I have three beautiful children. They are 5 years old, 3 years old and 9 months old. I am a tired mom. I am a rubber band pulled to the brink and then justa little more. I wouldn’t have it any other way (most days), I just don’t want to feel like it.
I’m also not one for big resolutions. Sure, I have goals and ambitions (both business and personal) and I love a new year, new week, or new day as much as the next woman. Yet, this year something felt different. A change needed to be made, and soon. This was the year of me. The year I put self-care at the forefront of my attention. The year I finally subscribed to the idea that the better I am to myself and for myself, the better I will serve those in my life whom I love deeply. In all honesty, it’s a difficult choice to make. Yet the question remains, “does it have to be a choice?” I’m here to tell you that yes, it has to be a choice but not the one you may be thinking. You don’t have to make a choice between your family and your mental health or between your kids and your job, or your kids and your sanity. It’s all in how you look at it.
These tips and changes may not work for the season of life that you are living currently but they have definitely helped me through these chapters that I’m dubbing “The Circus Years.”
FIND Your “me” Time
Personally, my “me” time is my mornings. Once the baby got to the point that he was mostly sleeping through the night I was able to arrange my sleeping schedule to benefit me. In our house, that looks like an alarm at 5:30 am, but if we’re being completely honest, it probably includes a snooze or two with a final wake up between 5:45 and 5:50 am. Not too shabby! Then it’s downstairs to turn on the coffee maker and start my morning routine. I begin my quiet morning listing three things for which I am grateful. I then read and reflect on the day’s selection in my Daily Stoic book and check my Erin Condren planner. After that it’s three pages of writing. I write anything that comes into my brain. It’s a daily brain dump that gets all the stuff rattling around in there onto a page for future reflection and safe-keeping. As we moms know, at any time there could be 67 tabs open in our brains and 3 of them are playing music. It’s hard to keep it all straight (and quiet) so this helps me to focus and remain calm.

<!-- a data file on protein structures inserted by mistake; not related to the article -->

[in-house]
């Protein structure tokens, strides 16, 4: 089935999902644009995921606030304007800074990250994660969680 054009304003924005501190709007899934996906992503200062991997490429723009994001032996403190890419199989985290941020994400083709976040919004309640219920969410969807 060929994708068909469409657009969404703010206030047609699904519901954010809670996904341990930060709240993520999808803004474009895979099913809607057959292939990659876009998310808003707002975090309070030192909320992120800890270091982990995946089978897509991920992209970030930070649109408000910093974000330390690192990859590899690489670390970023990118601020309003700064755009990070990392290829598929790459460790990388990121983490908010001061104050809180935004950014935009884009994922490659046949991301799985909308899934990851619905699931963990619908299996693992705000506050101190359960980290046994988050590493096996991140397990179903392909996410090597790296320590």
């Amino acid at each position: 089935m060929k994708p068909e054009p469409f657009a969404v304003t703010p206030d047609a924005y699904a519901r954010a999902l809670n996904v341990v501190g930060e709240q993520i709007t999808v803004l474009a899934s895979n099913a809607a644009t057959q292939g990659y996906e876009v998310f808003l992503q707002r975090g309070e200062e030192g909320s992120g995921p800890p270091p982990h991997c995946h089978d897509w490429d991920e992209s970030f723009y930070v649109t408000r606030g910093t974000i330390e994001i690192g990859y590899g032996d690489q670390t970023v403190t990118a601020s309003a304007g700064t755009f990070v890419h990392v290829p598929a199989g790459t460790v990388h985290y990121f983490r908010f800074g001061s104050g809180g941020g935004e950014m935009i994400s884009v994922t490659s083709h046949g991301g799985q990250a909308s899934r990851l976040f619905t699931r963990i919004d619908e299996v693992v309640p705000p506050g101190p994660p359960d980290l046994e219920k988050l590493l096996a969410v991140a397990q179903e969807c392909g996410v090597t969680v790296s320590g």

FOCUS on Your Health I know many of us have baby weight to “redistribute”. No matter if our baby is 8 months or 18 years old, our bodies aren’t the same. After our youngest (and last) baby was born I knew I wanted to get to whatever my new healthy normal was going to be. I’ll tell you what it’s not; eating chicken nugget pieces off of the kids plates as I clean up or grabbing a handful of pretzels whenever I forget to eat lunch. I got really serious about my eating and making it a priority. That meant cutting out non-natural sugars, limiting the carbs (bye bye white bread and pasta) and focusing on hitting my macros. Oh, and no wine. It’s been an interesting and sometimes difficult transition. I started in February of this year and by March 30th I had lost twenty-five pounds. That’s the weight of an average 2-year-old. No exercise, just paying attention to what goes into my mouth and making sure it counts! Not every week was an absolute win, but I took the approach that this endeavor is a life change. A marathon, not a sprint, if you will. With that mindset I am able to give myself a little grace when I do slip up because, I know I will.
ASK for Help This one has been the most difficult for me. I often find myself thinking that if I can’t do it all then I must not be working hard enough. What flawed thinking that turned out to be. Self-care doesn’t have to be done all by yourself. You have friends, you may have a partner who can assist and some of us are even lucky enough to have family close by. This year I started asking for help. A couple of hours here so I could go to a meeting, a naptime babysitting session so I could grab a massage or even a cup of warm coffee, a trade off with my hubs so that I could meet a deadline or just to read a magazine. It’s all about integrating the stuff you want to do that revitalizes your soul with the stuff you have to do to keep the family kickin’.
This IS my year, but it doesn’t have to be limited to one year. I have integrated these changes into my lifestyle to better my sanity and my productivity in the hopes that they’ll be long-term changes. I’m sure there are many ways I could improve in other facets of my life (don’t ask about our front hall closet, it eats shoes) but for this year, I’ll focus on me.
Written By Meg Kerns